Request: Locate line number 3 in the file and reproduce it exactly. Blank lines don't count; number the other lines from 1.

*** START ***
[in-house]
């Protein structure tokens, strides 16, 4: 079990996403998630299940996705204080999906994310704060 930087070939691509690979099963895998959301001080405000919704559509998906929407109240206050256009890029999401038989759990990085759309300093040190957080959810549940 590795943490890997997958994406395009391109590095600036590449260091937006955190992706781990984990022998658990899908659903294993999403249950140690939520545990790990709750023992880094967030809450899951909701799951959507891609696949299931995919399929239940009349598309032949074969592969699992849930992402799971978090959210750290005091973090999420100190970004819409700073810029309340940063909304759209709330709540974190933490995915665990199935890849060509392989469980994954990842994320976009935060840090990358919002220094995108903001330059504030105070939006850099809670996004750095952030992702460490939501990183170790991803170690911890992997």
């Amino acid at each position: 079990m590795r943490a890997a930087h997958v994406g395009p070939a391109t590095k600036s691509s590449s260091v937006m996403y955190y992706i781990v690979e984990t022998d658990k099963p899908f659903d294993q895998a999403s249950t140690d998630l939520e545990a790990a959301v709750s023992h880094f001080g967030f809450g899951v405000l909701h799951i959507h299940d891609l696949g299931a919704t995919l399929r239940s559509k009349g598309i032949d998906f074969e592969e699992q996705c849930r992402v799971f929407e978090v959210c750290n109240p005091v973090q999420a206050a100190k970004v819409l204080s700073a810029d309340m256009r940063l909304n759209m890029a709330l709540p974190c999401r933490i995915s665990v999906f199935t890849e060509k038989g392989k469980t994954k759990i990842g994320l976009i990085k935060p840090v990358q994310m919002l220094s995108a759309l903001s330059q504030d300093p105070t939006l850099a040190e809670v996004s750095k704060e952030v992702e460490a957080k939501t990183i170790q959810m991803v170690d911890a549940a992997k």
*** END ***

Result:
């Amino acid at each position: 079990m590795r943490a890997a930087h997958v994406g395009p070939a391109t590095k600036s691509s590449s260091v937006m996403y955190y992706i781990v690979e984990t022998d658990k099963p899908f659903d294993q895998a999403s249950t140690d998630l939520e545990a790990a959301v709750s023992h880094f001080g967030f809450g899951v405000l909701h799951i959507h299940d891609l696949g299931a919704t995919l399929r239940s559509k009349g598309i032949d998906f074969e592969e699992q996705c849930r992402v799971f929407e978090v959210c750290n109240p005091v973090q999420a206050a100190k970004v819409l204080s700073a810029d309340m256009r940063l909304n759209m890029a709330l709540p974190c999401r933490i995915s665990v999906f199935t890849e060509k038989g392989k469980t994954k759990i990842g994320l976009i990085k935060p840090v990358q994310m919002l220094s995108a759309l903001s330059q504030d300093p105070t939006l850099a040190e809670v996004s750095k704060e952030v992702e460490a957080k939501t990183i170790q959810m991803v170690d911890a549940a992997k």